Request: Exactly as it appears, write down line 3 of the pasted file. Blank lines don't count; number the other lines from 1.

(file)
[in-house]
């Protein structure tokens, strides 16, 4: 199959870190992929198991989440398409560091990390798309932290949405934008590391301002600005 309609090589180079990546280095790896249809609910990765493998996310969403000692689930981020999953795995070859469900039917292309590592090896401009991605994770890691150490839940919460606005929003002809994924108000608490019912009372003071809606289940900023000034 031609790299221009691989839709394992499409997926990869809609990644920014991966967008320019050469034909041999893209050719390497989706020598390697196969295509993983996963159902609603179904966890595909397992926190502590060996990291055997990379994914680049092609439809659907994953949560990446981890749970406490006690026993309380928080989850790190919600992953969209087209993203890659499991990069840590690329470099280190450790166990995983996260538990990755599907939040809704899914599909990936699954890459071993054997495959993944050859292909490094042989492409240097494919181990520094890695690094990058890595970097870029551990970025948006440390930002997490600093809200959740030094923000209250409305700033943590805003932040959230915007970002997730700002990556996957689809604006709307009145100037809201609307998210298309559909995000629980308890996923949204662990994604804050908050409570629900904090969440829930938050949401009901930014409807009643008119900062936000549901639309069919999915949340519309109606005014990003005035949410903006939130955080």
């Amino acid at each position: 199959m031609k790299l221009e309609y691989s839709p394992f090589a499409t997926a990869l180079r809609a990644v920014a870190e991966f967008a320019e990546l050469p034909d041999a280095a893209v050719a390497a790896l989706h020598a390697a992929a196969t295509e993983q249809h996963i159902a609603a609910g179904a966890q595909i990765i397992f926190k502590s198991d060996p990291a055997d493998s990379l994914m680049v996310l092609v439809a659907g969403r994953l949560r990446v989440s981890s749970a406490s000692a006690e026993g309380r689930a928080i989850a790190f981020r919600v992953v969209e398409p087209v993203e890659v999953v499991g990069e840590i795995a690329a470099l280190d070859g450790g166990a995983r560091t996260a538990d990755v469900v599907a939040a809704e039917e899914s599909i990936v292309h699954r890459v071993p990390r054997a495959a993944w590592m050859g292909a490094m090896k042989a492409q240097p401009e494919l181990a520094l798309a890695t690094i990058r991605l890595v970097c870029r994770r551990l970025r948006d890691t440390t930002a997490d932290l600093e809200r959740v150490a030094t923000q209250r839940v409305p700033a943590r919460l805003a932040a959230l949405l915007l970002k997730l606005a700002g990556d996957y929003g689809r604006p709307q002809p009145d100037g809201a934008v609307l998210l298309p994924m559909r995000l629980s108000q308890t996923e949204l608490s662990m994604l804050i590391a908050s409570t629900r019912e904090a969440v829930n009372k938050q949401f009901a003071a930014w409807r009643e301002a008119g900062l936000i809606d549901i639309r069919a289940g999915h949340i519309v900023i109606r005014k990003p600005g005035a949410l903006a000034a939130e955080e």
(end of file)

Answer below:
């Amino acid at each position: 199959m031609k790299l221009e309609y691989s839709p394992f090589a499409t997926a990869l180079r809609a990644v920014a870190e991966f967008a320019e990546l050469p034909d041999a280095a893209v050719a390497a790896l989706h020598a390697a992929a196969t295509e993983q249809h996963i159902a609603a609910g179904a966890q595909i990765i397992f926190k502590s198991d060996p990291a055997d493998s990379l994914m680049v996310l092609v439809a659907g969403r994953l949560r990446v989440s981890s749970a406490s000692a006690e026993g309380r689930a928080i989850a790190f981020r919600v992953v969209e398409p087209v993203e890659v999953v499991g990069e840590i795995a690329a470099l280190d070859g450790g166990a995983r560091t996260a538990d990755v469900v599907a939040a809704e039917e899914s599909i990936v292309h699954r890459v071993p990390r054997a495959a993944w590592m050859g292909a490094m090896k042989a492409q240097p401009e494919l181990a520094l798309a890695t690094i990058r991605l890595v970097c870029r994770r551990l970025r948006d890691t440390t930002a997490d932290l600093e809200r959740v150490a030094t923000q209250r839940v409305p700033a943590r919460l805003a932040a959230l949405l915007l970002k997730l606005a700002g990556d996957y929003g689809r604006p709307q002809p009145d100037g809201a934008v609307l998210l298309p994924m559909r995000l629980s108000q308890t996923e949204l608490s662990m994604l804050i590391a908050s409570t629900r019912e904090a969440v829930n009372k938050q949401f009901a003071a930014w409807r009643e301002a008119g900062l936000i809606d549901i639309r069919a289940g999915h949340i519309v900023i109606r005014k990003p600005g005035a949410l903006a000034a939130e955080e």